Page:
The Kenya–Somalia land boundary extends 681 kilometers (423 miles) from the tripoint with Ethiopia to the Indian Ocean. It was initially delineated in 1891 as Italy and the United Kingdom carved up their African spheres of influence. In 1924, a swath of formerly British Kenyan territory, known as Jubaland, was ceded to Italian Somaliland, and a new straight-line boundary was delimited and demarcated.

Modern boundary issues between Somalia and Kenya have been caused by several factors relating to the history of colonial rule, and the separation of ethnic Somali people between the two States after independence. Kenya’s construction of border barriers, Somali government-sanctioned violence in Kenya’s North Eastern Province, an ongoing maritime dispute, and the alienation of ethnic Somalis living within Kenya are all issues that have led to problematic relations between the two States.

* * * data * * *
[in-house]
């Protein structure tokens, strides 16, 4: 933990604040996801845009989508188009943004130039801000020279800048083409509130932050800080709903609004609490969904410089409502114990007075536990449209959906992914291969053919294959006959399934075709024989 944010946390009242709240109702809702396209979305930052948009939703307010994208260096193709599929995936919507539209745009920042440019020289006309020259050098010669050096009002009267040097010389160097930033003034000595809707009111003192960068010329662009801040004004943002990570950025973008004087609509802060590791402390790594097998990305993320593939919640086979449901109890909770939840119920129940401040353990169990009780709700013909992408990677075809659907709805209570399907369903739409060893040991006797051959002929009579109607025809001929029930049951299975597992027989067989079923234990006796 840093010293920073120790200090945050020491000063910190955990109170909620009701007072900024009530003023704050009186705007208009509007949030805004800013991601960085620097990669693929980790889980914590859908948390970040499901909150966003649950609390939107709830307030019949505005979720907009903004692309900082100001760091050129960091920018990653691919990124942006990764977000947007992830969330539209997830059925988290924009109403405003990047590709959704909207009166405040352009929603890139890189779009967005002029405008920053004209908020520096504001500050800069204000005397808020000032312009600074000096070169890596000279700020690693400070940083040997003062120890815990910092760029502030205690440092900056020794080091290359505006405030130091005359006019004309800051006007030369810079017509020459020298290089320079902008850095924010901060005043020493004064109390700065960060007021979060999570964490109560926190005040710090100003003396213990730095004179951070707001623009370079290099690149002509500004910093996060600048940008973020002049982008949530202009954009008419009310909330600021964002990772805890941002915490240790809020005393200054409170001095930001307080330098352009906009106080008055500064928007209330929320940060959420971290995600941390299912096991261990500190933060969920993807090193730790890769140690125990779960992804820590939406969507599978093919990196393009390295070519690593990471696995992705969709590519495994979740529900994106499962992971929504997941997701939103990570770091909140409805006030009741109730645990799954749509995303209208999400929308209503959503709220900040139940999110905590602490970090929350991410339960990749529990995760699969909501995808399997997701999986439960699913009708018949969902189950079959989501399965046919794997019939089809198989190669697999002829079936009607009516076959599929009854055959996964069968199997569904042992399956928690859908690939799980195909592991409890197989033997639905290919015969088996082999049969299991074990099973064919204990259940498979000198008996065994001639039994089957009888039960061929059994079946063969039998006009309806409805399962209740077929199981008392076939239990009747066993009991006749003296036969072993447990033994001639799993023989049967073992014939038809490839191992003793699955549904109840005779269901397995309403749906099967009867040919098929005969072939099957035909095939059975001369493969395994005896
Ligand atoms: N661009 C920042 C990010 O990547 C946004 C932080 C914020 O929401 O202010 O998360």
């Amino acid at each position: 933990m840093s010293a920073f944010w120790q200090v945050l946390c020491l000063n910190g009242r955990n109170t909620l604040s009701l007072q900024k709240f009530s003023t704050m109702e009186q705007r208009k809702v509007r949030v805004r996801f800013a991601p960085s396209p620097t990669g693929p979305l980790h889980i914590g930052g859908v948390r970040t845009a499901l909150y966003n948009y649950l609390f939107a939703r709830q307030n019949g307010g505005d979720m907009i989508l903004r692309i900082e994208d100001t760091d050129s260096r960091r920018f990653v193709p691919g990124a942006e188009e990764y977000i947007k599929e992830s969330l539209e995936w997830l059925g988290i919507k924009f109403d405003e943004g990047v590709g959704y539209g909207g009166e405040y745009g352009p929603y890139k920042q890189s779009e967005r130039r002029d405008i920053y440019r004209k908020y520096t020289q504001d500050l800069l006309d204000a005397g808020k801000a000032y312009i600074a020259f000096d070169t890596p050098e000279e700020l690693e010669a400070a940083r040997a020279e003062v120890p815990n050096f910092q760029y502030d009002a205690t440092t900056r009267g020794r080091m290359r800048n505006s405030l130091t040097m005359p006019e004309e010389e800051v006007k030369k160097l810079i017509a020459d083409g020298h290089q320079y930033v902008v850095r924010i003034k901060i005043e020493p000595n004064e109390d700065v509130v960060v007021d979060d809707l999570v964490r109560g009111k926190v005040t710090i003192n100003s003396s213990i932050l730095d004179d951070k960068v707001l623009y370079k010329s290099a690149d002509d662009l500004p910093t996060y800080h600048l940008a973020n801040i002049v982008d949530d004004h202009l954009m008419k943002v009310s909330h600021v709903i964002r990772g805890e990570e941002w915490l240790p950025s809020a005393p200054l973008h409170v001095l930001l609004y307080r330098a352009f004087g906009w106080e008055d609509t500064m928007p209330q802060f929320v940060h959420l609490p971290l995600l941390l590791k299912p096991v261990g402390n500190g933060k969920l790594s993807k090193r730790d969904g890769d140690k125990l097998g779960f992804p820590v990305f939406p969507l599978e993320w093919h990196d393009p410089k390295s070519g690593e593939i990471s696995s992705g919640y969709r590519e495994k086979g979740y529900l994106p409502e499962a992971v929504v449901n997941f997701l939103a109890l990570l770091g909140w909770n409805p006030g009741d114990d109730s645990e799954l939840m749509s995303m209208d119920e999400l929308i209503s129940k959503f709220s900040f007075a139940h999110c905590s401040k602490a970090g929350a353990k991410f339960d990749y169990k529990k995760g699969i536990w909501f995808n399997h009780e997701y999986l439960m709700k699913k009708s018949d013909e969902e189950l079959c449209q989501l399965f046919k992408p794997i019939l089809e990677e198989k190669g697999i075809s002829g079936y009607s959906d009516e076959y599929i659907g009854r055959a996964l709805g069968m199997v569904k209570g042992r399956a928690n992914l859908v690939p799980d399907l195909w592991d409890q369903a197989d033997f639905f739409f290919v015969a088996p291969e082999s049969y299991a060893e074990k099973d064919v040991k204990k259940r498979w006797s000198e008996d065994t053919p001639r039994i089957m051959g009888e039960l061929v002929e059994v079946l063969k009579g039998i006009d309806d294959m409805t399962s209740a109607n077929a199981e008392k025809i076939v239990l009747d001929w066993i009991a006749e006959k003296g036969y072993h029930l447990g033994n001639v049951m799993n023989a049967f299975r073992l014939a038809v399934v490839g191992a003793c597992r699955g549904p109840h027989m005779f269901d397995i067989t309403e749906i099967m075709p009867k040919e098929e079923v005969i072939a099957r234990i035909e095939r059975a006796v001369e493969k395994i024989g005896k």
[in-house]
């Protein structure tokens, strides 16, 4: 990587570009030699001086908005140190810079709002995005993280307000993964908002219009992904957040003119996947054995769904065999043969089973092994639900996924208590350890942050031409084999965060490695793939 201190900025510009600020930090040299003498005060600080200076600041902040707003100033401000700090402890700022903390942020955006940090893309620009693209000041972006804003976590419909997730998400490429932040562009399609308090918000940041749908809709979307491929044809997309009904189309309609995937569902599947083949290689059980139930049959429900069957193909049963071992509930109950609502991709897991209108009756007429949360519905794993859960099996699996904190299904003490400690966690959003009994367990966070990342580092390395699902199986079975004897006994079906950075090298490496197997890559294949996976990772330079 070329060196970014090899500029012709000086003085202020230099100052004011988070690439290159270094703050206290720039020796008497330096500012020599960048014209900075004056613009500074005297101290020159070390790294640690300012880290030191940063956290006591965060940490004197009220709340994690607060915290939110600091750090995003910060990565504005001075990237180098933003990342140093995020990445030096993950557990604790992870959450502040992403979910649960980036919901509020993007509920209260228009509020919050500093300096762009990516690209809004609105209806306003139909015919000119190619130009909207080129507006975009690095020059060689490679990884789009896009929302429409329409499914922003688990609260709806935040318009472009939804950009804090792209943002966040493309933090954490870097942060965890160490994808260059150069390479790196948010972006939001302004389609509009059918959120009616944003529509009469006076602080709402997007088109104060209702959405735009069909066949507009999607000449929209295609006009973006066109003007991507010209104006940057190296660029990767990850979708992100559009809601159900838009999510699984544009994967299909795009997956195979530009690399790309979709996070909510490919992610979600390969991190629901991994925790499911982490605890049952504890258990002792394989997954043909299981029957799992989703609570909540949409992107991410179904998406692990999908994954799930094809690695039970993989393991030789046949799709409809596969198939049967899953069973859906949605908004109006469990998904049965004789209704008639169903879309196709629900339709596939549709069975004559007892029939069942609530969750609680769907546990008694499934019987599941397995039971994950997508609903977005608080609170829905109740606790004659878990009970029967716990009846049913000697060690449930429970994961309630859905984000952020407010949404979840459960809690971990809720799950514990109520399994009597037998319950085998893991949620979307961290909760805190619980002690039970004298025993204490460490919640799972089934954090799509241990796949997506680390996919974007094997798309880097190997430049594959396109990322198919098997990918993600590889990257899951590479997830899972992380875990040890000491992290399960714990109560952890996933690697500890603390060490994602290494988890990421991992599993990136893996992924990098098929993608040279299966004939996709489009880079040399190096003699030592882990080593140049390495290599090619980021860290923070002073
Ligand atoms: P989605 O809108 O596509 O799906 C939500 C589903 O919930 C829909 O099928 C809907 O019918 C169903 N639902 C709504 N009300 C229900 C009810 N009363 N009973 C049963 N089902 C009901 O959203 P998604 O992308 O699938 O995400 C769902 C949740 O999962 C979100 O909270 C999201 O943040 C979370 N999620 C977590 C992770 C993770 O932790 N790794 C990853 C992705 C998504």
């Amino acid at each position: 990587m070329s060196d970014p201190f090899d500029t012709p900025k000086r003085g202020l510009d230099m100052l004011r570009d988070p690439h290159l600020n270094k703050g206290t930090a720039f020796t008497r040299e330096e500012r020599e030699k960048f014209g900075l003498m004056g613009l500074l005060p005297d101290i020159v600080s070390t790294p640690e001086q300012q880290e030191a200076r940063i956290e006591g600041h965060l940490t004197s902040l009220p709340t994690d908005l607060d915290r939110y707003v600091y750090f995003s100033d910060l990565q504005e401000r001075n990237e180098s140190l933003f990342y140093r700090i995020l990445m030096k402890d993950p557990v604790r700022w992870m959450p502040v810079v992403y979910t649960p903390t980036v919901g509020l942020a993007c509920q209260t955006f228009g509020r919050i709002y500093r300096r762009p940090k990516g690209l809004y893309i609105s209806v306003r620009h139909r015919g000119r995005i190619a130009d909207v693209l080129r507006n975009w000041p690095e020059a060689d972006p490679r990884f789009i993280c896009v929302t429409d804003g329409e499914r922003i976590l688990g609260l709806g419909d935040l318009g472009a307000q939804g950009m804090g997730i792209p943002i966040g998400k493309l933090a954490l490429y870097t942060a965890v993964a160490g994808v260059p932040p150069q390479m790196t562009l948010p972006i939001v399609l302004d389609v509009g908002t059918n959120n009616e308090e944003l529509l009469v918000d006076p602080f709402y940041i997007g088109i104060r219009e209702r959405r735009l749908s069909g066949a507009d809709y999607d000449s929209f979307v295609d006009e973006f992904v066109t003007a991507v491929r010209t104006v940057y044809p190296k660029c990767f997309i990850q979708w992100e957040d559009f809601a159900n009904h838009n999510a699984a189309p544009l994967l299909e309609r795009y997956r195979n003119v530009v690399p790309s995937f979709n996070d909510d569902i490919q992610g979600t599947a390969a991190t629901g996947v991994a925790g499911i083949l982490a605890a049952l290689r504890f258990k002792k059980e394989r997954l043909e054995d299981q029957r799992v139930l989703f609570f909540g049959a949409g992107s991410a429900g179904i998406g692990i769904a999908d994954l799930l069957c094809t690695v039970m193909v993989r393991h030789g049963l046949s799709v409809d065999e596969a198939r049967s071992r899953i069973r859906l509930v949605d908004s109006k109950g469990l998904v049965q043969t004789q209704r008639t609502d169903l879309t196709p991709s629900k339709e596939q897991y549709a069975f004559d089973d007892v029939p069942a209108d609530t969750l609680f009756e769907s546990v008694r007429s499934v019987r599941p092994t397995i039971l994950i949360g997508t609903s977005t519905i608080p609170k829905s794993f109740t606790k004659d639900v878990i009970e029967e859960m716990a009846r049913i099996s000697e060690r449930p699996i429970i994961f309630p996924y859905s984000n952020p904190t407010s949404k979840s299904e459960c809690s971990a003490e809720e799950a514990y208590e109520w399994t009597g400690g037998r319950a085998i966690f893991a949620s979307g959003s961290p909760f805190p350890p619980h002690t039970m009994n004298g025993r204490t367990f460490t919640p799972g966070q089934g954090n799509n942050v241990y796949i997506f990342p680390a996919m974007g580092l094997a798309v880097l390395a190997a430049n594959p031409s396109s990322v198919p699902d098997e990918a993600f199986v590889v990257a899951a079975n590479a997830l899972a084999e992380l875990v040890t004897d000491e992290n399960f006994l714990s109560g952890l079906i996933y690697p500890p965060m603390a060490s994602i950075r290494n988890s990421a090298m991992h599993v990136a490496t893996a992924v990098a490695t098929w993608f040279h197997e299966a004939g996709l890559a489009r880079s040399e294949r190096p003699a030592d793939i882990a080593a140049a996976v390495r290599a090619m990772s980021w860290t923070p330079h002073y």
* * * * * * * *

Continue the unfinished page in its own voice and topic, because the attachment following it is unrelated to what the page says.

Map showing the land boundary between Kenya and Somalia

Kenya and Somalia also share a maritime boundary.


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